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9/22/2017 12:11:25 AM
Posted: 12/29/2005 1:49:55 PM EDT
Does anyone reload? What powder do you use? I am looking to start loading for my NM SA M1A. I am looking at 150 grain winch. FMJ bullets and winch. pimers
Link Posted: 12/29/2005 3:01:16 PM EDT
[Last Edit: 12/29/2005 3:01:34 PM EDT by Dano523]
Link Posted: 12/29/2005 6:25:55 PM EDT
I always suggest one read Clint McKee's ( Fulton Armory ) opinion on reloading for gas guns. If you are still going to do it anyway, at least heed his warnings!!!!!!! I believe it is well worth your time to go to the Fulton Armory website and check out this info.
Link Posted: 12/30/2005 5:41:21 AM EDT
I went and read his opinion on reloading, I see it is very important to measure cases and trim to proper length. However failers can happen and do happen from using surplus ammo all the time. I will trust my hand loads more than some clowns from India or Pakistan.
Link Posted: 12/30/2005 7:15:33 AM EDT
[Last Edit: 12/30/2005 7:38:15 AM EDT by Ralph]
I read Clint's opinion too,...Tripe pure tripe, designed to keep as many of you buying ammo from him..Let's not forget, Clint's in business to make money, not friends.. I've been reloading for 25 years, for 13 diffrent calibers, 9 of them rifle calibers, and yes you can kill youself reloading, and most of the people that do, are the ones who push the envelope. Gas guns like a M1 or M14 clones have a very narrow range of powders that is compatable with the gas system, they are also limited as to bullet weights as well. Stay within these limitations and you'll never have a problem. Other factors to consider, primers MUST be seated BELOW flush.this step alone elimitates the possibilty of slam fires. Brass...One should keep track of how many times the brass has been reloaded I usually toss mine after the fifth firing, Still, I look for signs of case head seperation as long as I'm using them.(one should do this with ANY rifle)Using a case gage when setting up a resizing die is also a MUST. And while we're on the subject you CANNOT neck size brass for ANY gas operated rifle, that's asking for trouble. Gas guns like the AR, are for the most part, much more forgiving and much easier to load for than the M1/M14. They can use any rifle powder/ bullet weight thanks to the design of the gas system However, like the M1/M14 care muse be taken with brass prep and the same cautions taken. A little common sense and time taken with brass preperation will go along way towards reducing any perceived dangers toward the user and the rifle these loads will be used in....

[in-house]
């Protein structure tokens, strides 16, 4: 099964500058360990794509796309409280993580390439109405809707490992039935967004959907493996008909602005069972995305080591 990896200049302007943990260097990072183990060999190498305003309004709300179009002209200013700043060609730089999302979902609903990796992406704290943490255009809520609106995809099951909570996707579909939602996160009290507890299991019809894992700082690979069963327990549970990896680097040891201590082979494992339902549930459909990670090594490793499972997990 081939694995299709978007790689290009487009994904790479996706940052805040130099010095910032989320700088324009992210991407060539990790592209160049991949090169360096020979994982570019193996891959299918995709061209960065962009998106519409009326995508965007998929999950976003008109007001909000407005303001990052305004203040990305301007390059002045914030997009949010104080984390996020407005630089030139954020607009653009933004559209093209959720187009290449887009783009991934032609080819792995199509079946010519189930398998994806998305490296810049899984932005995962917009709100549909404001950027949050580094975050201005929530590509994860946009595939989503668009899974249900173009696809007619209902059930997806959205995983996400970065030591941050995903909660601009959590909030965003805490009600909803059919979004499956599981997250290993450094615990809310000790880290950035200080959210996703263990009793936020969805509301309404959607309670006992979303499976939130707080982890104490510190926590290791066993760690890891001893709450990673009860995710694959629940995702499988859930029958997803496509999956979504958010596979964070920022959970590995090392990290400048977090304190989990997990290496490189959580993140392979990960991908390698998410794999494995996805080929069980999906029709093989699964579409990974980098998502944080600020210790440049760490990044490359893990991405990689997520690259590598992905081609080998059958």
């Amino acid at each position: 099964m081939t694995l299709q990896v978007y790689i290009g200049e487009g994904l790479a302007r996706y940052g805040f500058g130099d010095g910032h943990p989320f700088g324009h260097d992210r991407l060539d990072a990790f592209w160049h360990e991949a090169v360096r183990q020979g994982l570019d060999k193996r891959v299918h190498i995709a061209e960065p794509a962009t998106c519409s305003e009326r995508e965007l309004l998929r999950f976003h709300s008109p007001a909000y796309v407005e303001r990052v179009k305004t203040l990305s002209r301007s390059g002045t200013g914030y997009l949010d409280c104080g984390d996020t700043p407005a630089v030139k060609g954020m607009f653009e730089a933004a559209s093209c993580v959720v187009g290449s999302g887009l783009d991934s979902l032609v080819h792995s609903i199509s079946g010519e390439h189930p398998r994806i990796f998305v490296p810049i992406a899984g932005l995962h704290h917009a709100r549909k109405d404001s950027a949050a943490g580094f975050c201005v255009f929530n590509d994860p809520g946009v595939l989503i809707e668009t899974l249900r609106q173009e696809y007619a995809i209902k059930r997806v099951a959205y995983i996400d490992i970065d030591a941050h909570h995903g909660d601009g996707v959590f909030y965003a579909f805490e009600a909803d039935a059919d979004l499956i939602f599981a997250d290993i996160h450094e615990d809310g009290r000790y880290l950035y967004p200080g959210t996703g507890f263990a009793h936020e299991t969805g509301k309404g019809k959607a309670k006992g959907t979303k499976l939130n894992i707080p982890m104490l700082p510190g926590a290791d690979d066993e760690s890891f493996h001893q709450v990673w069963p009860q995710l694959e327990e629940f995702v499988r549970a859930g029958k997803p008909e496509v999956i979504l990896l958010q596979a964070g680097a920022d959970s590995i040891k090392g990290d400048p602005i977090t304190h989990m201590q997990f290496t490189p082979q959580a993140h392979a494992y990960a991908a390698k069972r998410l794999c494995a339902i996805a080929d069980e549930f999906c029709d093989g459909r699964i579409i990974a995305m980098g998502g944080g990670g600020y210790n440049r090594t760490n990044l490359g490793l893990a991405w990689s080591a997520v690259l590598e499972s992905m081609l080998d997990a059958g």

Link Posted: 12/30/2005 7:17:29 AM EDT
I have been using IMR 4064 for many years now. But, I am starting to experiment with Varget. Just need to wait for winter to be done so I can do some testing.
Link Posted: 12/30/2005 11:20:08 AM EDT
Here is the starting load I am considering:
4895 42 grains, winchester primers and once fired FN brass, Hornady 150 grain FMJ.
Link Posted: 12/30/2005 1:41:22 PM EDT
That is a good load.. it is what I use for my plinking ammo
Link Posted: 1/1/2006 9:47:10 AM EDT
I am just going to use it at the range and to shot some local matches.
Link Posted: 1/1/2006 9:59:29 AM EDT

Originally Posted By Ralph:
I read Clint's opinion too,...Tripe pure tripe, designed to keep as many of you buying ammo from him..Let's not forget, Clint's in business to make money, not friends.. I've been reloading for 25 years, for 13 diffrent calibers, 9 of them rifle calibers, and yes you can kill youself reloading, and most of the people that do, are the ones who push the envelope. Gas guns like a M1 or M14 clones have a very narrow range of powders that is compatable with the gas system, they are also limited as to bullet weights as well. Stay within these limitations and you'll never have a problem. Other factors to consider, primers MUST be seated BELOW flush.this step alone elimitates the possibilty of slam fires. Brass...One should keep track of how many times the brass has been reloaded I usually toss mine after the fifth firing, Still, I look for signs of case head seperation as long as I'm using them.(one should do this with ANY rifle)Using a case gage when setting up a resizing die is also a MUST. And while we're on the subject you CANNOT neck size brass for ANY gas operated rifle, that's asking for trouble. Gas guns like the AR, are for the most part, much more forgiving and much easier to load for than the M1/M14. They can use any rifle powder/ bullet weight thanks to the design of the gas system However, like the M1/M14 care muse be taken with brass prep and the same cautions taken. A little common sense and time taken with brass preperation will go along way towards reducing any perceived dangers toward the user and the rifle these loads will be used in....



Great post by Ralph. I have been loading for the M1A for a decade. IMR 4895, Varget and IMR 4064 are all excellent. Take your time, work up your loads and keep track of your reloadings. I have always followed the five reloadings rule for brass and never had a problem. Pull down (new) LC brass is excellent for this rifle. 155 grain Palma Match are great, as are 168 and 175 grain SMK's. Get a good quality, carbide type primer pocket tool. It will clean the pockets and set your primer pocket depth to specification, which will put you below flush.


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